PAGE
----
United States health officials have confirmed that the virus causes babies to be born with abnormally small heads and severe brain defects, confirming the worst fears of many pregnant women in the US and Latin America. Doctors in Brazil have been linking Zika infections in pregnant women to a rise in newborns with microcephaly – an unusually small skull – since last year.
Most outside experts were cautious about drawing such a connection but the US Centers for Disease Control and Prevention says it has enough evidence to confirm that. “There is no longer any doubt that Zika causes microcephaly,” Tom Frieden, CDC director, said on Wednesday.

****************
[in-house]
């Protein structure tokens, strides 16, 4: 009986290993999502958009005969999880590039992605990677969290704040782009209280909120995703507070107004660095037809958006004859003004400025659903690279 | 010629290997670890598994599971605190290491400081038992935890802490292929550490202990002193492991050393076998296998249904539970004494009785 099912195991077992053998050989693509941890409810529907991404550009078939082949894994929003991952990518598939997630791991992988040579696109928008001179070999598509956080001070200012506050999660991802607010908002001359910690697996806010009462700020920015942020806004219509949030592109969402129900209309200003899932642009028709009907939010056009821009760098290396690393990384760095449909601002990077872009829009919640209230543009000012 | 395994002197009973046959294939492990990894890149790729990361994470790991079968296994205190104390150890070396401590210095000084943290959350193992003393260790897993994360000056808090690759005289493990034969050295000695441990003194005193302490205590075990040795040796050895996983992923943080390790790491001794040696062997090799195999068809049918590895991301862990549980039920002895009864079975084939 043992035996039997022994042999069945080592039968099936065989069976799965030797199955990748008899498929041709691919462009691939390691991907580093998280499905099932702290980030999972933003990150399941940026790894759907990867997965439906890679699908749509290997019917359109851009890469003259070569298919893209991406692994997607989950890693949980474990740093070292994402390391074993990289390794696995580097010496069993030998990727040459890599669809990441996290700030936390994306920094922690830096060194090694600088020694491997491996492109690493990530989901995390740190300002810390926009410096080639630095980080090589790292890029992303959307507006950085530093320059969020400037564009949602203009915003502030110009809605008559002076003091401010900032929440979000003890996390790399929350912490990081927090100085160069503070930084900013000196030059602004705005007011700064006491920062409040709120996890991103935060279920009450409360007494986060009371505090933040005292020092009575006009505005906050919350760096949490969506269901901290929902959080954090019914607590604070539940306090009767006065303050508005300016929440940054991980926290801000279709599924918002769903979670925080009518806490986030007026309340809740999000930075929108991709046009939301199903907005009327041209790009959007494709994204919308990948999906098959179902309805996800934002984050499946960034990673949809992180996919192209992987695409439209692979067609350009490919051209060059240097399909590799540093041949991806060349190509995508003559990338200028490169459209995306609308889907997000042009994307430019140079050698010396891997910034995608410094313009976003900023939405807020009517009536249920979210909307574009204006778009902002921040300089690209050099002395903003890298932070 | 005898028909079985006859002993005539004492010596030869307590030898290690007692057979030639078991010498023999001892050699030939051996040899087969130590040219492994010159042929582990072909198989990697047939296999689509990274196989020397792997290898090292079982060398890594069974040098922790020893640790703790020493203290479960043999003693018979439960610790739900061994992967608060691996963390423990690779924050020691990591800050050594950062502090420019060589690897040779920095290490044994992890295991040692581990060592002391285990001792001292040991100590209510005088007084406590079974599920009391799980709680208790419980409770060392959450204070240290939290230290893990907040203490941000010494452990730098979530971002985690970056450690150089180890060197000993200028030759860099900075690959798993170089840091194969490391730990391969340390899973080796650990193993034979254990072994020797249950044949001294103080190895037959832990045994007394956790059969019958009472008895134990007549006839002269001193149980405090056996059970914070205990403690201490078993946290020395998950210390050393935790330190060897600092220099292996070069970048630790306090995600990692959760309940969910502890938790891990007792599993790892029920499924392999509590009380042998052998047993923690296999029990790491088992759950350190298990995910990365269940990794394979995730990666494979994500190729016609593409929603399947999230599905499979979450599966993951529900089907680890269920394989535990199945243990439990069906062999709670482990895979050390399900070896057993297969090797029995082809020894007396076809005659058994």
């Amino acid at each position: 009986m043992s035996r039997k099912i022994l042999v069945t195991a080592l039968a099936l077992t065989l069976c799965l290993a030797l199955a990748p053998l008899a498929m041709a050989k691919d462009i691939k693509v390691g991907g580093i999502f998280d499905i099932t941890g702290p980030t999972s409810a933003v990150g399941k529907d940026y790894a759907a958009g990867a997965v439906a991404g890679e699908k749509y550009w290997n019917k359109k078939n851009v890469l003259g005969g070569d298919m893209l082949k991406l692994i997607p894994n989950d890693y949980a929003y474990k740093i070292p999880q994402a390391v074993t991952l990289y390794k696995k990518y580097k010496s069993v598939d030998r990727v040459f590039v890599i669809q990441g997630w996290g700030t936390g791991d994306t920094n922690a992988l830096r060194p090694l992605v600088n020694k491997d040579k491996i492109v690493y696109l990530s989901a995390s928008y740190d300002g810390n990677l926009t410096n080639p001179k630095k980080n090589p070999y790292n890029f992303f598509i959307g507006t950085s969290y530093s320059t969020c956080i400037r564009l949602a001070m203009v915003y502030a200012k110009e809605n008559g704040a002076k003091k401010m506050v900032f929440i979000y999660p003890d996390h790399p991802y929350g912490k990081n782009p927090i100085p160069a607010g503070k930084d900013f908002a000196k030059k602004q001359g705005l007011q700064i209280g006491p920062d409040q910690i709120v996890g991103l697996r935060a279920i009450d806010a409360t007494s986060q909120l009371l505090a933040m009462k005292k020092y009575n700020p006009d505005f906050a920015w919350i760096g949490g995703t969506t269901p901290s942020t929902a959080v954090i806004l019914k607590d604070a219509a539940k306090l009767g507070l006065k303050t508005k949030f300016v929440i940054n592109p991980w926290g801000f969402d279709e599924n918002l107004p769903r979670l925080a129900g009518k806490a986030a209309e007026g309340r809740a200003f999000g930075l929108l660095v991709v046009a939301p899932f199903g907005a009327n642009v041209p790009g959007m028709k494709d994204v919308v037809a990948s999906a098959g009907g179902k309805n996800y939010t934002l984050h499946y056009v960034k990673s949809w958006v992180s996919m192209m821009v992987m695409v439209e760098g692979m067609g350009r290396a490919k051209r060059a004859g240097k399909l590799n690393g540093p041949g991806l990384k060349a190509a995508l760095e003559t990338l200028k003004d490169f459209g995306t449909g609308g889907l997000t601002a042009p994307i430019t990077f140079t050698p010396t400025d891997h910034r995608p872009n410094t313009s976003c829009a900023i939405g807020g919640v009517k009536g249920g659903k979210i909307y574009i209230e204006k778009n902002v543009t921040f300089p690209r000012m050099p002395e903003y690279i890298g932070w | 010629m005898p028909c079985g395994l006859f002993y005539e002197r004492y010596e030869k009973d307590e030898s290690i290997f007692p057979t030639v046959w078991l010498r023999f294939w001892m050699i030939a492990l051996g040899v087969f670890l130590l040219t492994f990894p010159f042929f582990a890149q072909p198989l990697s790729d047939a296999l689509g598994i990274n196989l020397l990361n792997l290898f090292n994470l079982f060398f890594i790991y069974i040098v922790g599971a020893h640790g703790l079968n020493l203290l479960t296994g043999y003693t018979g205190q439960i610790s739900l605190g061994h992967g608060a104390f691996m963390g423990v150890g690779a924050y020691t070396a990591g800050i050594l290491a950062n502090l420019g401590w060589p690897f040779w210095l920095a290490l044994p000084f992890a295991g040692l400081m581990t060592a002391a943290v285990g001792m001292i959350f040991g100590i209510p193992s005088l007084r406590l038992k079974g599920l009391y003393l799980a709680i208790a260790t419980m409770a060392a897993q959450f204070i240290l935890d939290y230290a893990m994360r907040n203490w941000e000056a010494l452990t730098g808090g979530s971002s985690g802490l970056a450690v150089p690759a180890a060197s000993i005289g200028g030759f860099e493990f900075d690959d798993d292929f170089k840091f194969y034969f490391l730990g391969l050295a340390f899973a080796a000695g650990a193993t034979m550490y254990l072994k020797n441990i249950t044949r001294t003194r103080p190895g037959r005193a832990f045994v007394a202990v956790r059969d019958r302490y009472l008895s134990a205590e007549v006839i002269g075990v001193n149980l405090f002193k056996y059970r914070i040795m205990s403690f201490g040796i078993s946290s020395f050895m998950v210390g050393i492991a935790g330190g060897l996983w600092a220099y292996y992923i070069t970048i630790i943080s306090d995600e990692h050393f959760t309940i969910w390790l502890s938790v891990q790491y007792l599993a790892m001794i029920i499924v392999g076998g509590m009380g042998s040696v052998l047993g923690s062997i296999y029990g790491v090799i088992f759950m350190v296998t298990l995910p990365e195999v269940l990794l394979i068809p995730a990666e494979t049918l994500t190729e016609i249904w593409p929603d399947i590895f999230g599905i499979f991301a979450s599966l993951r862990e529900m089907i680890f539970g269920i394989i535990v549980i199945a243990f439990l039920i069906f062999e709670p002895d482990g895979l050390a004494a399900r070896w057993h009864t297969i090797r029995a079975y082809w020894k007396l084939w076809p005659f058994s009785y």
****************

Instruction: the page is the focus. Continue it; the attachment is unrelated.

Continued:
The CDC said it is also clear that Zika causes other serious defects, including damaging calcium build-ups in the developing brain. Among evidence that clinched the case was that signs of the Zika virus, which is spread primarily through mosquito bites and can also be transmitted through sex, have been found in the brain tissue, spinal fluid and amniotic fluid of microcephaly babies.
The CDC and other health agencies have been operating for months on the assumption that Zika causes brain defects. They have been warning pregnant women to use mosquito repellent, to cover up, to avoid travel to Zika-stricken regions and either to abstain from sex or to rely on condoms. Those guidelines will not change.